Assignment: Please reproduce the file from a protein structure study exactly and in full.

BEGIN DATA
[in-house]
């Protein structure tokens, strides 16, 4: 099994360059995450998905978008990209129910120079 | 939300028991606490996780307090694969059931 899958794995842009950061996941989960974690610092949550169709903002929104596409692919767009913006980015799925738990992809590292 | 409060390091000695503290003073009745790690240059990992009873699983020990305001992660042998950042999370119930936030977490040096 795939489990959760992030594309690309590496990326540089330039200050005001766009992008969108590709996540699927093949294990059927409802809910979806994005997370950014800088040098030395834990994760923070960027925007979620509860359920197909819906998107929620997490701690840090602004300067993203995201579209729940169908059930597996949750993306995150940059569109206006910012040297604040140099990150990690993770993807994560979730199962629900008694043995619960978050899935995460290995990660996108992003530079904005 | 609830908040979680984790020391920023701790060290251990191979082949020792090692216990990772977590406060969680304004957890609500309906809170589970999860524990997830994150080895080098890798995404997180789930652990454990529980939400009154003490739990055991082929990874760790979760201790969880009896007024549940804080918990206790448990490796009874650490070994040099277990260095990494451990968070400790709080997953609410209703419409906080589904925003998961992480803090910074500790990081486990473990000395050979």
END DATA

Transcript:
[in-house]
């Protein structure tokens, strides 16, 4: 099994360059995450998905978008990209129910120079 | 939300028991606490996780307090694969059931 899958794995842009950061996941989960974690610092949550169709903002929104596409692919767009913006980015799925738990992809590292 | 409060390091000695503290003073009745790690240059990992009873699983020990305001992660042998950042999370119930936030977490040096 795939489990959760992030594309690309590496990326540089330039200050005001766009992008969108590709996540699927093949294990059927409802809910979806994005997370950014800088040098030395834990994760923070960027925007979620509860359920197909819906998107929620997490701690840090602004300067993203995201579209729940169908059930597996949750993306995150940059569109206006910012040297604040140099990150990690993770993807994560979730199962629900008694043995619960978050899935995460290995990660996108992003530079904005 | 609830908040979680984790020391920023701790060290251990191979082949020792090692216990990772977590406060969680304004957890609500309906809170589970999860524990997830994150080895080098890798995404997180789930652990454990529980939400009154003490739990055991082929990874760790979760201790969880009896007024549940804080918990206790448990490796009874650490070994040099277990260095990494451990968070400790709080997953609410209703419409906080589904925003998961992480803090910074500790990081486990473990000395050979």